[Show abstract] [Hide abstract] ABSTRACT: Factors contributing to resilience in chronic pain have garnered increased attention in recent years, and research has identified physical and psychosocial characteristics and mechanisms that enhance adaptation to pain, and a host of iatrogenic effects of medications that attempt to end the pain altogether. Ambiguity remains regarding what constitutes resilience to pain, and which factors that influence resilience can be modified by psychosocial interventions. In this chapter we begin by identifying three key components of resilient responses to chronic pain despite pain: (1) recovery from pain-related decrements in functioning, (2) sustainability of purpose in the face of painful episodes, and (3) psychological growth from learning new and more effective ways to respond to recurrent episodes of moderate to severe arthritis pain. We review current research findings of individual differences in successful adaptation with this model of resilience in mind. Further, we introduce time course as a contributing factor to resilient outcomes, incorporating the role of developmental and situational factors in the initial onset of pain through development of and adjustment to chronic pain. Fatigue, a complex and salient barrier for individuals with chronic pain, is examined as an example of a failure of self-regulation and recovery processes in arthritis. Additionally, the role of goal orientation and reward processing in catalyzing resilient responses to pain is reviewed. Finally, the interpersonal context of pain resilience is examined, with specific attention paid to social contributors to positive emotion, social support, and styles of pain expression.
- "A new approach is needed to widen the scope of these inquiries to characterize the ways and means of positive adaptation. Of late there has been a proliferation of studies devoted to factors that facilitate effective adaptation to chronic pain, commonly referred to as pain resilience (Karoly & Ruehlman, 2006; Ramirez-Maestre, Esteve, & Lopez, 2012; Strand et al., 2006; Sturgeon & Zautra, 2010 A. J. Zautra, Johnson, & Davis, 2005). It is these studies that provide the basis for our review, and provide the foundation for our call for new initiatives to address the problem of pain in the lives of arthritis patients. "
[Show abstract] [Hide abstract] ABSTRACT: Background: Older adults frequently experience physical symptoms of arthritis pain. We examined the dynamic change of arthritis pain and depressive symptoms over time. We also addressed the influence of time varying arthritis pain on depressive symptoms and positive affect among community dwelling older individuals. Methods: Analyses were based on data from 4 annual follow-ups in a sample of 299 elderly residents (M=83.78) of Florida retirement communities. We estimated a hierarchical growth curve model that related the effects of time varying pain and characteristics of participants such as age, gender, cognitive functioning, emotional support and health. Growth curve modeling was used to assess changes in emotional well-being as a function of arthritis pain over time. Results: We found that depressive symptoms increased over 4 years whereas positive affect declined over 4 years with significant between-person differences in levels and slopes. As predicted, changes in arthritis pain co-varied with both depressive symptoms and positive affect over time. Gender, cognitive functioning, health conditions and emotional support from others were associated with between person differences in level of emotional well-being. Conclusions: Our findings suggest that conceptualization of emotional well-being of older adults as a dynamic, changing construct applies both depressive symptoms and positive affect. Findings also suggest that arthritis pain as well as emotional support contribute to depressive symptoms and to positive affect among older adults with arthritis.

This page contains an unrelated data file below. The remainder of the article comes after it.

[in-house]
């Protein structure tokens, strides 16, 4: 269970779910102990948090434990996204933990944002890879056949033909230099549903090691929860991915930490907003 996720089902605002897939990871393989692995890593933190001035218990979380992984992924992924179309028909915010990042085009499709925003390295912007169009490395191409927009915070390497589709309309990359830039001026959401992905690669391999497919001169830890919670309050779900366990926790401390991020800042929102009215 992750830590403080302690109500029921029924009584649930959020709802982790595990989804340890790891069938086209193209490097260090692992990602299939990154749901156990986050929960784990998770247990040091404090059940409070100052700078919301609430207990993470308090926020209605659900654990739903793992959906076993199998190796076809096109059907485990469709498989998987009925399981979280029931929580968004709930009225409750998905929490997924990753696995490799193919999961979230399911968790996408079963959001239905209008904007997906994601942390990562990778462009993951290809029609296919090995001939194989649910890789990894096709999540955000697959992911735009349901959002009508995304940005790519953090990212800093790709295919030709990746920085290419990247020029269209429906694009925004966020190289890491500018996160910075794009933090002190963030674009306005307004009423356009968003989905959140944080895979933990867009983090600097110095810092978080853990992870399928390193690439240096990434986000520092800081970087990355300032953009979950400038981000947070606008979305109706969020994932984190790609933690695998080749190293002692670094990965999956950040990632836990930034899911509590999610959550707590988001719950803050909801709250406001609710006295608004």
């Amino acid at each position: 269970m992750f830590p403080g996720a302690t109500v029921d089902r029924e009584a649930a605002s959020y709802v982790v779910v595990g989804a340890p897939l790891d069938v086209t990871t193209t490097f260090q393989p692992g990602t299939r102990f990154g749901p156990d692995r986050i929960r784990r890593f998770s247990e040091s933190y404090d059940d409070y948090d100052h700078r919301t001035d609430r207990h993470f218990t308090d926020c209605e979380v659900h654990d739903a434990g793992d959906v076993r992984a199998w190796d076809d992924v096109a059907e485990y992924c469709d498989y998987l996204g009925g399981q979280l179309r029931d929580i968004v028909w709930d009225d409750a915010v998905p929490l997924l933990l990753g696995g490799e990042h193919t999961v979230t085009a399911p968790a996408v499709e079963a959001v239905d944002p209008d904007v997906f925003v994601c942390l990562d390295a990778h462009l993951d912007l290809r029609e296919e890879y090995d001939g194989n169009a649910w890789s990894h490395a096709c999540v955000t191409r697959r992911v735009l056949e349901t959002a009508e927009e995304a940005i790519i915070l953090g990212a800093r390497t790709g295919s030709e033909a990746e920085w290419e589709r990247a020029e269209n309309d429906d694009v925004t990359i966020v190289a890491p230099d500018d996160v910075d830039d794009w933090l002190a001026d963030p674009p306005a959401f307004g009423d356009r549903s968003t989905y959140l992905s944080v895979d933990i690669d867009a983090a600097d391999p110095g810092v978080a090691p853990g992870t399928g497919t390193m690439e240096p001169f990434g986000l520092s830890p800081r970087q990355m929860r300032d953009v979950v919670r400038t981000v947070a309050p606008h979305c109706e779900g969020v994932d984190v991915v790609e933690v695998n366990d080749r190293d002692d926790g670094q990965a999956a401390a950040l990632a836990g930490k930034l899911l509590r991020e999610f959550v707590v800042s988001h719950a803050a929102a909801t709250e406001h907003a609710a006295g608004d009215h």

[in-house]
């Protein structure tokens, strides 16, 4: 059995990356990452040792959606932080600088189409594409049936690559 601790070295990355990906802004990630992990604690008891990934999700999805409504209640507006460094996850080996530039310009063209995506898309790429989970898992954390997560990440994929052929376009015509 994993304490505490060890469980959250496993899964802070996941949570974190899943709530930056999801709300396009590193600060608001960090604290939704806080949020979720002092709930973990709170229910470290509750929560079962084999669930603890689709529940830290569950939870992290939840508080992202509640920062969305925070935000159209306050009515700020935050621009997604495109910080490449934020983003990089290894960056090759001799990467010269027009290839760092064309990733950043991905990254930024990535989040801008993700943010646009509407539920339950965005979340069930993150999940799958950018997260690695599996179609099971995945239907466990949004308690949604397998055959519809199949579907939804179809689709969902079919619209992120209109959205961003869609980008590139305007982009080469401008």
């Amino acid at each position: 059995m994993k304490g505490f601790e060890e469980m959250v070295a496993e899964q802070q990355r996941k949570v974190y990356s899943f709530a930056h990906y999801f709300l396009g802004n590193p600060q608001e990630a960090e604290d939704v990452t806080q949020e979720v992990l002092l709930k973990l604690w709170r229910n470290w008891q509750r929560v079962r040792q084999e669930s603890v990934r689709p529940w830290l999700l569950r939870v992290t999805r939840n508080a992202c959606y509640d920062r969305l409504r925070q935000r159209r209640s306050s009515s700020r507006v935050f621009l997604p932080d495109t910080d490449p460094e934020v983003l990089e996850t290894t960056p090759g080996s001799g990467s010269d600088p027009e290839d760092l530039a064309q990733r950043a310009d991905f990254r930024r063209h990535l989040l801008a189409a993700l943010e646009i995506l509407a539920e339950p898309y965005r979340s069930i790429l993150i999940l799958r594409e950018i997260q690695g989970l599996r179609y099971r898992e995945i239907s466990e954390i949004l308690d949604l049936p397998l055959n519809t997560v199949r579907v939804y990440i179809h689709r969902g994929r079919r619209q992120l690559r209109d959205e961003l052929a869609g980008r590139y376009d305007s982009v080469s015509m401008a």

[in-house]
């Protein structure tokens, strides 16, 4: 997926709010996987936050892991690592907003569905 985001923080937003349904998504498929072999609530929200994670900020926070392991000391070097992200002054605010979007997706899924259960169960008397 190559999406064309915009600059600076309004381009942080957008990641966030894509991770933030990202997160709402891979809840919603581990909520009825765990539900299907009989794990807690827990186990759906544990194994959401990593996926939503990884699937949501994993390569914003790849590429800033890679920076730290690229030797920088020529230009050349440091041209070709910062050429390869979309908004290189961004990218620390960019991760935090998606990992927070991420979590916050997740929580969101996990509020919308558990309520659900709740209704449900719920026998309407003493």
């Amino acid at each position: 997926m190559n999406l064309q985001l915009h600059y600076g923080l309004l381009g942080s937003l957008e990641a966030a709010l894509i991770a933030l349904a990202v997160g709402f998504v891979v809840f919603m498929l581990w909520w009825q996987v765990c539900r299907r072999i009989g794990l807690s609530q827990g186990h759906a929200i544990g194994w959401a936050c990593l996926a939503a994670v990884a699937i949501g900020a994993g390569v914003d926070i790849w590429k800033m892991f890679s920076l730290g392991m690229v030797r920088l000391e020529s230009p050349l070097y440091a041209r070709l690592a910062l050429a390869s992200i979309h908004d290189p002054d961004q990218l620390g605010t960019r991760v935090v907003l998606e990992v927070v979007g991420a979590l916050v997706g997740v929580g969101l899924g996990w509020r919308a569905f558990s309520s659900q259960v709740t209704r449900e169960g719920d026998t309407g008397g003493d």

- "Moreover, this relation remains significant even when corrected for health and other social resources, which is consistent with earlier findings . The results we found with respect to the effect of pain on positive affect also strengthen the finding of previous studies, as prior studies examining this association often look at the short term relation between positive affect and arthritis pain . In our study, we included a 4 year follow up period assessed at 1 year intervals in a large group of community dwelling older people. "